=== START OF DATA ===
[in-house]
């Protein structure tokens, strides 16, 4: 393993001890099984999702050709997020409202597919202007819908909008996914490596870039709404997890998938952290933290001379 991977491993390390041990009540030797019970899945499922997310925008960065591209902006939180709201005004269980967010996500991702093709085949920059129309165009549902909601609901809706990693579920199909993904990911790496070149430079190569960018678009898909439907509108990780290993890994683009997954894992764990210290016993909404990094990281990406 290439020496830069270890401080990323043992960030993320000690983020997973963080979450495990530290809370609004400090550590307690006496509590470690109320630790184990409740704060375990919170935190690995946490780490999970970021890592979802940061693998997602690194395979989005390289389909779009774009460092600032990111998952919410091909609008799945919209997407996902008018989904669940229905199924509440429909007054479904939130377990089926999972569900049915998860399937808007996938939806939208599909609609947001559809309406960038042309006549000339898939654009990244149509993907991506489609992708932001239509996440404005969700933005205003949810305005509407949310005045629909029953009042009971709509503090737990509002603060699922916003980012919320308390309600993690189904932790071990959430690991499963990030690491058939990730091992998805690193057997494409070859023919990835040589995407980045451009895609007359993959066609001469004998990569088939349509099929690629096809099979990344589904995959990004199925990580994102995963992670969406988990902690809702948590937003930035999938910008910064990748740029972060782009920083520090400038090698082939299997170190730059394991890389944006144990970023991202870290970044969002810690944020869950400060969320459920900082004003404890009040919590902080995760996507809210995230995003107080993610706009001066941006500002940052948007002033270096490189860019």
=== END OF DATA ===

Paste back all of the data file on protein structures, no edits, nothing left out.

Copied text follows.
[in-house]
């Protein structure tokens, strides 16, 4: 393993001890099984999702050709997020409202597919202007819908909008996914490596870039709404997890998938952290933290001379 991977491993390390041990009540030797019970899945499922997310925008960065591209902006939180709201005004269980967010996500991702093709085949920059129309165009549902909601609901809706990693579920199909993904990911790496070149430079190569960018678009898909439907509108990780290993890994683009997954894992764990210290016993909404990094990281990406 290439020496830069270890401080990323043992960030993320000690983020997973963080979450495990530290809370609004400090550590307690006496509590470690109320630790184990409740704060375990919170935190690995946490780490999970970021890592979802940061693998997602690194395979989005390289389909779009774009460092600032990111998952919410091909609008799945919209997407996902008018989904669940229905199924509440429909007054479904939130377990089926999972569900049915998860399937808007996938939806939208599909609609947001559809309406960038042309006549000339898939654009990244149509993907991506489609992708932001239509996440404005969700933005205003949810305005509407949310005045629909029953009042009971709509503090737990509002603060699922916003980012919320308390309600993690189904932790071990959430690991499963990030690491058939990730091992998805690193057997494409070859023919990835040589995407980045451009895609007359993959066609001469004998990569088939349509099929690629096809099979990344589904995959990004199925990580994102995963992670969406988990902690809702948590937003930035999938910008910064990748740029972060782009920083520090400038090698082939299997170190730059394991890389944006144990970023991202870290970044969002810690944020869950400060969320459920900082004003404890009040919590902080995760996507809210995230995003107080993610706009001066941006500002940052948007002033270096490189860019």